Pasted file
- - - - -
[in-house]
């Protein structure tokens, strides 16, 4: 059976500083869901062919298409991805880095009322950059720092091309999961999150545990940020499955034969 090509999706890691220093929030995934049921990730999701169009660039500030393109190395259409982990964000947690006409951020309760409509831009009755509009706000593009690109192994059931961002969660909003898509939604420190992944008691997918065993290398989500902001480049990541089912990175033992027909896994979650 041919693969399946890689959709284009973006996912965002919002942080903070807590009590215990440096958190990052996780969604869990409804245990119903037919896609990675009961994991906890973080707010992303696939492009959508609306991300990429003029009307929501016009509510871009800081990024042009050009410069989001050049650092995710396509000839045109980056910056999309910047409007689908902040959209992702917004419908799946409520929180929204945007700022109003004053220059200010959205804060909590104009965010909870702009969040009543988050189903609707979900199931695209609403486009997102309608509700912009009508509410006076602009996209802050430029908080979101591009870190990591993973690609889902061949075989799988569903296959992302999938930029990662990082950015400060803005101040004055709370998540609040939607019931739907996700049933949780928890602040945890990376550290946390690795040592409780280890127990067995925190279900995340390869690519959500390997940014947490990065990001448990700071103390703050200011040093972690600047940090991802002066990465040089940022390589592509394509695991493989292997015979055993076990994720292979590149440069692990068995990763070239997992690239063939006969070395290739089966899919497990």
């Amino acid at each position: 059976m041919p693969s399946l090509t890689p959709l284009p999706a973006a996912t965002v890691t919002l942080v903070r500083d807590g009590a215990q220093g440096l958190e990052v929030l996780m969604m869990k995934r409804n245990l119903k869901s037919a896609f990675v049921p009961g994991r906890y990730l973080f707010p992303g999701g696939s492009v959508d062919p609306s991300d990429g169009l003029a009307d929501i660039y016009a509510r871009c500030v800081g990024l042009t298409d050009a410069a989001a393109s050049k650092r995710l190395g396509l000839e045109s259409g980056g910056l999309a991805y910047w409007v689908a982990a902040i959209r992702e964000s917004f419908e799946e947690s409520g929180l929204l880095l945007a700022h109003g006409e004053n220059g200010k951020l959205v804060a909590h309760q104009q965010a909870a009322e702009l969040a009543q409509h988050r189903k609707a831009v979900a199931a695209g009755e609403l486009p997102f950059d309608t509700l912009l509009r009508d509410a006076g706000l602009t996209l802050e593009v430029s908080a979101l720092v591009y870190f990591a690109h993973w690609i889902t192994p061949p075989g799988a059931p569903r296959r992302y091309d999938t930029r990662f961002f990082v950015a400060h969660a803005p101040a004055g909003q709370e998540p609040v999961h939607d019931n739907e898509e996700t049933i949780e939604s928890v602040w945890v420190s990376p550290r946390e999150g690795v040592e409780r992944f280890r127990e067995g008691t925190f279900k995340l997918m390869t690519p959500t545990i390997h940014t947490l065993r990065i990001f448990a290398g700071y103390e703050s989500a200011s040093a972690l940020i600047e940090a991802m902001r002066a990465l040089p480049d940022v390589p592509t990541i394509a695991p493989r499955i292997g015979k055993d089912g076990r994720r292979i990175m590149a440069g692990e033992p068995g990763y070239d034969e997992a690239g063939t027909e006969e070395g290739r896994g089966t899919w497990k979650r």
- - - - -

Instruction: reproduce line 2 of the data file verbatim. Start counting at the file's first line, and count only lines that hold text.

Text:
């Protein structure tokens, strides 16, 4: 059976500083869901062919298409991805880095009322950059720092091309999961999150545990940020499955034969 090509999706890691220093929030995934049921990730999701169009660039500030393109190395259409982990964000947690006409951020309760409509831009009755509009706000593009690109192994059931961002969660909003898509939604420190992944008691997918065993290398989500902001480049990541089912990175033992027909896994979650 041919693969399946890689959709284009973006996912965002919002942080903070807590009590215990440096958190990052996780969604869990409804245990119903037919896609990675009961994991906890973080707010992303696939492009959508609306991300990429003029009307929501016009509510871009800081990024042009050009410069989001050049650092995710396509000839045109980056910056999309910047409007689908902040959209992702917004419908799946409520929180929204945007700022109003004053220059200010959205804060909590104009965010909870702009969040009543988050189903609707979900199931695209609403486009997102309608509700912009009508509410006076602009996209802050430029908080979101591009870190990591993973690609889902061949075989799988569903296959992302999938930029990662990082950015400060803005101040004055709370998540609040939607019931739907996700049933949780928890602040945890990376550290946390690795040592409780280890127990067995925190279900995340390869690519959500390997940014947490990065990001448990700071103390703050200011040093972690600047940090991802002066990465040089940022390589592509394509695991493989292997015979055993076990994720292979590149440069692990068995990763070239997992690239063939006969070395290739089966899919497990």